Where Netflix deliver the content from any any cost implications for Netflix are a completely different issue to where it is accessed from as far as I can see. They could have a Netflix (say) Bermuda, but you would need a Neflix Bermuda-enabled account to access it, that would be entirely under Netflix' control and "their problem" as far as any implications for the content rights charges.

Again all IMHO.




Regards FireEngine


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Reply # 1116300 27-Aug-2014 10:19
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Yay, this is an awesome development Orcon, thank you thank you thank you!

Not bothered with Netflix, it's BBC I want. BBC iplayer is streaming perfectly on my desktop PC but can't get it to work with IOS on either iPad or iPhone, I just get an error ('The operation could not be completed'). Ideally I want to stream it via airplay to AppleTV; anyone got any suggestions for me?

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  Reply # 1116305 27-Aug-2014 10:23
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psychrn: BBC Iplayer working fine foe me on PC including downloading into the player for viewing later.  Have tried to download app to Asus Android tablet but says app not available in NZ ...


download the .apk and side load it. 




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  Reply # 1116321 27-Aug-2014 10:53
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FireEngine:
NonprayingMantis: AFAIK Netflix buys it's rights by region on a flat rate basis e.g. $1m per episode of X, not on a per customer basis.  So it won't be paying anything for all the extra customers that have signed up from NZ, Australia etc.  That's just money straight into their pockets and the studios get nothing extra for it.

Not only that, but even if the studios did get money from these extra subscribers,  we are talking very small amounts given Netflix's price is only $9USD/month, compared to what Sky etc are paying them.  
Whilst globally the pressure won't be immense,  the pressure on the local arms of the studios will be, and will only grow as more people access content they aren't supposed to.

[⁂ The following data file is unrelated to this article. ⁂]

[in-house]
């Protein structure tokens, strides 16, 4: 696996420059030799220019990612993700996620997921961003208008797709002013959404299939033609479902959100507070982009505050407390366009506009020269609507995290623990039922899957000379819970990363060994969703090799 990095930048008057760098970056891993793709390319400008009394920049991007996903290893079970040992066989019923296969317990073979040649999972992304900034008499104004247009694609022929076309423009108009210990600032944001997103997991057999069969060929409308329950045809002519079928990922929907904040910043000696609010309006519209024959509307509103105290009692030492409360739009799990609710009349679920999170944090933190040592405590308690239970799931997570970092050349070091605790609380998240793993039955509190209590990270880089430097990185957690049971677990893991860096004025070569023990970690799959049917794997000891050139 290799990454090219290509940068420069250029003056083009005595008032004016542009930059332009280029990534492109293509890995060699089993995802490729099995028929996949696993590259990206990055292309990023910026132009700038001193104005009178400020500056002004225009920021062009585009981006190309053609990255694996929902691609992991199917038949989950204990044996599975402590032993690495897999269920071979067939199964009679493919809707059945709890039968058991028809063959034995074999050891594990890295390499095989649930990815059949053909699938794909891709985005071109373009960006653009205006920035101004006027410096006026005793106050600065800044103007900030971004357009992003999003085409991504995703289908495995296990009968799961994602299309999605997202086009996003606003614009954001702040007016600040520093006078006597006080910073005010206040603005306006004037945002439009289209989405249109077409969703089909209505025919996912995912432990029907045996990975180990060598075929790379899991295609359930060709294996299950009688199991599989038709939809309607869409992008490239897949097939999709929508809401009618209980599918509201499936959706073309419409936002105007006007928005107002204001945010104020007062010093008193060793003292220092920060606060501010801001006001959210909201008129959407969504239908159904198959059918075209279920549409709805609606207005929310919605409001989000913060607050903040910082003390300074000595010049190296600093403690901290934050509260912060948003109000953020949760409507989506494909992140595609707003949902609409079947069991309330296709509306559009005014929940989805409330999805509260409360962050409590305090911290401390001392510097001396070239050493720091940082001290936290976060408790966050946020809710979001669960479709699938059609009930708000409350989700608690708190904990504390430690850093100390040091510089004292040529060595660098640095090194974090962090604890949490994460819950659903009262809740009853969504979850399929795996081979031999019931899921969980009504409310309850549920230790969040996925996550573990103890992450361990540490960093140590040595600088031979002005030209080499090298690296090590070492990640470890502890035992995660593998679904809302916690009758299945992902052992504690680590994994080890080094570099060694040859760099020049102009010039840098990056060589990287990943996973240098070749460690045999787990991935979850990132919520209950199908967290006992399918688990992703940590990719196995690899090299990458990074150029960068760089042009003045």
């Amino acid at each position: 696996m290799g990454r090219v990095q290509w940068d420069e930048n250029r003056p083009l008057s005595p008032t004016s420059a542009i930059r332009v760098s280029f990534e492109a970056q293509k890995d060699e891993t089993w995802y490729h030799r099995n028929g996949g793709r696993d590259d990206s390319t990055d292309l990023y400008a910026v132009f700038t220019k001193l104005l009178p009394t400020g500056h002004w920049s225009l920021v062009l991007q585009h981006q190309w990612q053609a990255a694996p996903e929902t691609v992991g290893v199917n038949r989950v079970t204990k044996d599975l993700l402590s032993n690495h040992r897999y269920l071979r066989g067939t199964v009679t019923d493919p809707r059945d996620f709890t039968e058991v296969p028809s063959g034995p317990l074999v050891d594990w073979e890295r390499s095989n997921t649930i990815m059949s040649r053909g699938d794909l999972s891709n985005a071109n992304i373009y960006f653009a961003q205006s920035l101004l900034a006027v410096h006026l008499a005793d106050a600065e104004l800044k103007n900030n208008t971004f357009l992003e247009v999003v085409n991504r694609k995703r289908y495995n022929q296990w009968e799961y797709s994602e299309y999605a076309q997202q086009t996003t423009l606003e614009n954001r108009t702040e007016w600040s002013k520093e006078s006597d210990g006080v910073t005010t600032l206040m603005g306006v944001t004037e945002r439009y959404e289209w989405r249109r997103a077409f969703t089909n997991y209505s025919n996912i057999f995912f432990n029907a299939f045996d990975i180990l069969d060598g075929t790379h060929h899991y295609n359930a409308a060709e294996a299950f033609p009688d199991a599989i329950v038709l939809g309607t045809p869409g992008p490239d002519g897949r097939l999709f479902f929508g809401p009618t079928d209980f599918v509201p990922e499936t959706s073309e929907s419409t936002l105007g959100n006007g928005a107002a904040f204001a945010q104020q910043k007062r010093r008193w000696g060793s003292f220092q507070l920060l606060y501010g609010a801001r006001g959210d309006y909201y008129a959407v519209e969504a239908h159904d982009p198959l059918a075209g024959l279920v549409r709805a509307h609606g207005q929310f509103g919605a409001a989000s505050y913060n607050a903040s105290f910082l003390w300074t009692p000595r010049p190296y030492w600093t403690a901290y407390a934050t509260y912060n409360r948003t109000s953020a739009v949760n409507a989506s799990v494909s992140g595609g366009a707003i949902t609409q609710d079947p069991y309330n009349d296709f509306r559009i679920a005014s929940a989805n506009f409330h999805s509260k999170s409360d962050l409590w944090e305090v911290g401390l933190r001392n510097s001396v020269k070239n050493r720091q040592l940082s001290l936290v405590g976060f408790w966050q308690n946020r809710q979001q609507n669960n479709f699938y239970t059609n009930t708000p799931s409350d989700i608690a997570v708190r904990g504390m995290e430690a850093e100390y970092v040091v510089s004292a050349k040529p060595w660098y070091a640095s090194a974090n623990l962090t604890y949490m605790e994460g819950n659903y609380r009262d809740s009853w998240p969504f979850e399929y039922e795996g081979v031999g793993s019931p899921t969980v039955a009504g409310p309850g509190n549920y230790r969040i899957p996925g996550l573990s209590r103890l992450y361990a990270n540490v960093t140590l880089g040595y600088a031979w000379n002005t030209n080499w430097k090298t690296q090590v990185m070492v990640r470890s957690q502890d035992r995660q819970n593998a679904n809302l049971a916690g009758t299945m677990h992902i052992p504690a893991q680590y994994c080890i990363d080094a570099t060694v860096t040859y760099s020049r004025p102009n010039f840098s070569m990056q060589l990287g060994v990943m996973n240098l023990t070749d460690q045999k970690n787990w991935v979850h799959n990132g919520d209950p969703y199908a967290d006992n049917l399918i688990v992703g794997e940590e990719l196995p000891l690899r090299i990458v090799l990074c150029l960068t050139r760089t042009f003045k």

If it really takes off, Netflix will start using arbitrage to only buy content in the cheapest region, or maybe split it's content buying accross different regions to save money, then encourage customers in all other regions to just use unblocking services to access that version of it.

No way will the studios allow that to happen - they make too much money to just let it slip by.


My point is whichever way you cut it, the opportunity in NZ is 2% of the US market. I'd expect there to be some degree of customer size input into either the charges, or at the least the fee paid when re-negotiated, in which the additional Netflix US customers are just that (after all Netflix have their own criteria for signing up (which presumably the studios have agreed to), so they aren't able to see them as non-US accounts almost by definition.

http://ir.netflix.com/faq.cfm#Question31066
How do you account for streaming content?

 

  • We generally license content for a fixed fee and a defined time period with payment terms varying by agreement.




Can't see this causing anything other than a one-time shift in revenue channels as far as the studios are concerned. Yes it will hurt (say) Sky to the benefit of (say) Netflix (note no ISP revenue involved as far as I can see)....